North Korea remains the only country in the world to conduct nuclear tests in the 21st century, gradually increasing its capacity to effectively launch nuclear warheads into neighboring countries, or even continents. Their defiance is such that even as diplomats were negotiating the current resolution in January, they continued with their fourth nuclear test, launching a rocket in February.
Frustrated by North Korea’s defiance, the United Nations Security Council proposed to take drastic measures, via sanctions, to halt further development of their nuclear capabilities. A unanimous vote (including strong support from China) set the wheels in motion and a number of harsh policies have been put in place. Just a few hours after the resolution had been passed, North Korea launched a number of missiles into the ocean in an apparent act of rebellion.
According to Samantha Power, U.S. ambassador to the United Nations, the sanctions will:
- Require all North Korean planes and ships carrying cargo to be inspected. In the past, cargo would only be inspected when there were reasonable grounds, allowing contraband goods to be hidden in unobtrusive packages.
- Ban Pyongyang from exporting most of the country’s natural resources, thereby limiting income for nuclear projects.
- Ask U.N. member states to ban North Korea from opening banks, and to close any banks believed to be associated with their nuclear and missile programs.
- Direct member states to expel North Korean diplomats and foreign nationals engaged in illicit activities.
- Prohibit nations from providing training to North Korean nationals in fields that could advance the nation’s missile and nuclear program.
- Ban member states from allowing North Korea to charter foreign vessels or aircraft, and ban all nations from operating any vessels that use North Korean flags.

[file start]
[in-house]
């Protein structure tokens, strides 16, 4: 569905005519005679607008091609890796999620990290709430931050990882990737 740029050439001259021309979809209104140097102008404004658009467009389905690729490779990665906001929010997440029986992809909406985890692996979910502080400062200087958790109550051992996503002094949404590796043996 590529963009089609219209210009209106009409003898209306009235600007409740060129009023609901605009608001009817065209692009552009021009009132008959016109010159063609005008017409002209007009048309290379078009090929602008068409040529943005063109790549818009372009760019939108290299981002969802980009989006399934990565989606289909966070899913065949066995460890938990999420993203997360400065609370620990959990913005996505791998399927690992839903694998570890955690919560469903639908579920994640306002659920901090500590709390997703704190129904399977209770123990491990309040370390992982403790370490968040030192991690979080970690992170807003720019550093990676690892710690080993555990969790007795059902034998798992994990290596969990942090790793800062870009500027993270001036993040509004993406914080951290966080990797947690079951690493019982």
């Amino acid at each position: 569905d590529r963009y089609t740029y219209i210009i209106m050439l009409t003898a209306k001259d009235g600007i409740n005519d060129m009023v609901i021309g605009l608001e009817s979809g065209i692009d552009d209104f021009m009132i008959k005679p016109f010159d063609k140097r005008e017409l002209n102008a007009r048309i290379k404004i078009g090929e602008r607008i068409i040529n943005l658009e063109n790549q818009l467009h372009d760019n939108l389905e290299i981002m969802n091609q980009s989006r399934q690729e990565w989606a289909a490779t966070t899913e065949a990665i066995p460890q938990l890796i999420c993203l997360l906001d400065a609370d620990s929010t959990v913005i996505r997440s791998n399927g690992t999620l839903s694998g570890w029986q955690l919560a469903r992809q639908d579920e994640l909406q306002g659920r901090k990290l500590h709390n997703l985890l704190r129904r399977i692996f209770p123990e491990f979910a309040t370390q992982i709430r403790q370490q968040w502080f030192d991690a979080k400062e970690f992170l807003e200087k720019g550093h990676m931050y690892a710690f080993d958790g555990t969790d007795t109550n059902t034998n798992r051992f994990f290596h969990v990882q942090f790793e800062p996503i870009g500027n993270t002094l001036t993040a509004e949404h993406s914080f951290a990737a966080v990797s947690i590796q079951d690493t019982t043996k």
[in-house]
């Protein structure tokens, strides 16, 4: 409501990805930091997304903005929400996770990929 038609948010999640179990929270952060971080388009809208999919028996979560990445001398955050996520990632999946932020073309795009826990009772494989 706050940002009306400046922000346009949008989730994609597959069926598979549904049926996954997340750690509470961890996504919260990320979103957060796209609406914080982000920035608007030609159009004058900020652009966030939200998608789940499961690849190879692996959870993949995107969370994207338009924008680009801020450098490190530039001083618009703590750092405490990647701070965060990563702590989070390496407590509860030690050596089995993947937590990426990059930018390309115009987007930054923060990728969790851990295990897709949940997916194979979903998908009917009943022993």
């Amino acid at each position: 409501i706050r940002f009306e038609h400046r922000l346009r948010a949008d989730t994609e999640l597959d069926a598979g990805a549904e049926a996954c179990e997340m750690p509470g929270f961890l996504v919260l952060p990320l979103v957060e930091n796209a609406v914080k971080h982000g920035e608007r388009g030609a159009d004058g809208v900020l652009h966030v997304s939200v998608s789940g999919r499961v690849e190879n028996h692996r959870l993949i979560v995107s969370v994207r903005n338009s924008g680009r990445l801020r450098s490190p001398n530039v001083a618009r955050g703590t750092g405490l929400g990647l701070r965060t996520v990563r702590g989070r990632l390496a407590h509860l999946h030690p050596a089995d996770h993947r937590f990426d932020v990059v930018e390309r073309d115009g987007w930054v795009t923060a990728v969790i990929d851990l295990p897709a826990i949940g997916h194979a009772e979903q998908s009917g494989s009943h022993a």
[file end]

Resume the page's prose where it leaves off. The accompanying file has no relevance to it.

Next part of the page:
- Prohibit the supply of aviation fuel — including rocket fuel — and the sale of small arms to North Korea.
In addition to the above, a ban has been placed on the supply of most luxury goods to North Korea, extending to civilian or commercial vehicles that could be converted into military vehicles to promote their armed force’s potential.
The success of these sanctions, to a large extent, depends on how effectively China can enforce them along its 880-mile border with North Korea. The two countries can still trade in oil (from China) and minerals (coal and iron ore from North Korea), as long as this trade is not used to bolster North Korea’s nuclear program. How this is to be determined is anybody’s guess. Smuggling is also rife, being orchestrated largely by Communist Party and military officials.
U.S. President Barack Obama responded positively to the sanctions.
“Today, the international community, speaking with one voice, has sent Pyongyang a simple message: North Korea must abandon these dangerous programs and choose a better path for its people.”
China’s ambassador, Liu Jieyi, was less than enthusiastic about the impact of sanctions.
“Sanctions are not an end to themselves,” he said, “and the Security Council cannot fundamentally resolve the nuclear issue on the Korean Peninsula.” He went on to say, “Today’s resolution should be a new starting point and a paving stone for the political settlement of the nuclear issue on the Korean Peninsula.”
How North Korea will respond to these harsh sanctions is unclear at this stage, as it is quick to point out it feels they are intended to bring down its government. The probability of Kim Jong-un coming forward to negotiate easing up on the nuclear program is low.
Joint military exercises between the U.S. and South Korea will be taking place shortly. During such exercises, North Korea usually expresses itself more aggressively, but the likelihood of large scale military action is low. South Korea is, however, concerned about cyber attacks, or small border scuffles aimed at provoking them, and has passed a new anti-terrorism law to offer more protection against small-scale attacks of this nature.
[Photo by Chung Sung-Jun/Getty Images]